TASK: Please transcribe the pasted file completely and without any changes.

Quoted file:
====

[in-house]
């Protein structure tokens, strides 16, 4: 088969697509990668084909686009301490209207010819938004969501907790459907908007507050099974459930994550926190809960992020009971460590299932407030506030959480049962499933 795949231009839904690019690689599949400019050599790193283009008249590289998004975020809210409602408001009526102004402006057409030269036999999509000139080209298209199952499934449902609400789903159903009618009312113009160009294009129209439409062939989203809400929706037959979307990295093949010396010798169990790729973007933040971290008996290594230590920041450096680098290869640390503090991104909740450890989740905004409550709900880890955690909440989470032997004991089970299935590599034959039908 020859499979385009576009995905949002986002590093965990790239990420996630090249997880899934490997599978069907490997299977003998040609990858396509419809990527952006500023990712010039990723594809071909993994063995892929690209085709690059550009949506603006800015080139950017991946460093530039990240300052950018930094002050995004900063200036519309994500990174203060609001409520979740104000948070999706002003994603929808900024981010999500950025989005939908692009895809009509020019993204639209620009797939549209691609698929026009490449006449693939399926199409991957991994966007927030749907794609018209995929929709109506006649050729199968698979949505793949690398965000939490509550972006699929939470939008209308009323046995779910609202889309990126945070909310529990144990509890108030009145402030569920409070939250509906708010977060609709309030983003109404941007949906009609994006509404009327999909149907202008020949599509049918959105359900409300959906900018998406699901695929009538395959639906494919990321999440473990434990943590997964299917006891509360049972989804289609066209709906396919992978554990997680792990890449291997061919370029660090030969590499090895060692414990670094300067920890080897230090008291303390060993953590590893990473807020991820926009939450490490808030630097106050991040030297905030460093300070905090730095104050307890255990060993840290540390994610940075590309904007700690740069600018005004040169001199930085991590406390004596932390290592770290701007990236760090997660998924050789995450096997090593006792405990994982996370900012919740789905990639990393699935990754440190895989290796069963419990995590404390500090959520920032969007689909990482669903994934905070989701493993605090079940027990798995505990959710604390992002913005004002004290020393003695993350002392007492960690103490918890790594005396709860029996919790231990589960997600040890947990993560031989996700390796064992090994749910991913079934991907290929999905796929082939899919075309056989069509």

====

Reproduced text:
[in-house]
């Protein structure tokens, strides 16, 4: 088969697509990668084909686009301490209207010819938004969501907790459907908007507050099974459930994550926190809960992020009971460590299932407030506030959480049962499933 795949231009839904690019690689599949400019050599790193283009008249590289998004975020809210409602408001009526102004402006057409030269036999999509000139080209298209199952499934449902609400789903159903009618009312113009160009294009129209439409062939989203809400929706037959979307990295093949010396010798169990790729973007933040971290008996290594230590920041450096680098290869640390503090991104909740450890989740905004409550709900880890955690909440989470032997004991089970299935590599034959039908 020859499979385009576009995905949002986002590093965990790239990420996630090249997880899934490997599978069907490997299977003998040609990858396509419809990527952006500023990712010039990723594809071909993994063995892929690209085709690059550009949506603006800015080139950017991946460093530039990240300052950018930094002050995004900063200036519309994500990174203060609001409520979740104000948070999706002003994603929808900024981010999500950025989005939908692009895809009509020019993204639209620009797939549209691609698929026009490449006449693939399926199409991957991994966007927030749907794609018209995929929709109506006649050729199968698979949505793949690398965000939490509550972006699929939470939008209308009323046995779910609202889309990126945070909310529990144990509890108030009145402030569920409070939250509906708010977060609709309030983003109404941007949906009609994006509404009327999909149907202008020949599509049918959105359900409300959906900018998406699901695929009538395959639906494919990321999440473990434990943590997964299917006891509360049972989804289609066209709906396919992978554990997680792990890449291997061919370029660090030969590499090895060692414990670094300067920890080897230090008291303390060993953590590893990473807020991820926009939450490490808030630097106050991040030297905030460093300070905090730095104050307890255990060993840290540390994610940075590309904007700690740069600018005004040169001199930085991590406390004596932390290592770290701007990236760090997660998924050789995450096997090593006792405990994982996370900012919740789905990639990393699935990754440190895989290796069963419990995590404390500090959520920032969007689909990482669903994934905070989701493993605090079940027990798995505990959710604390992002913005004002004290020393003695993350002392007492960690103490918890790594005396709860029996919790231990589960997600040890947990993560031989996700390796064992090994749910991913079934991907290929999905796929082939899919075309056989069509």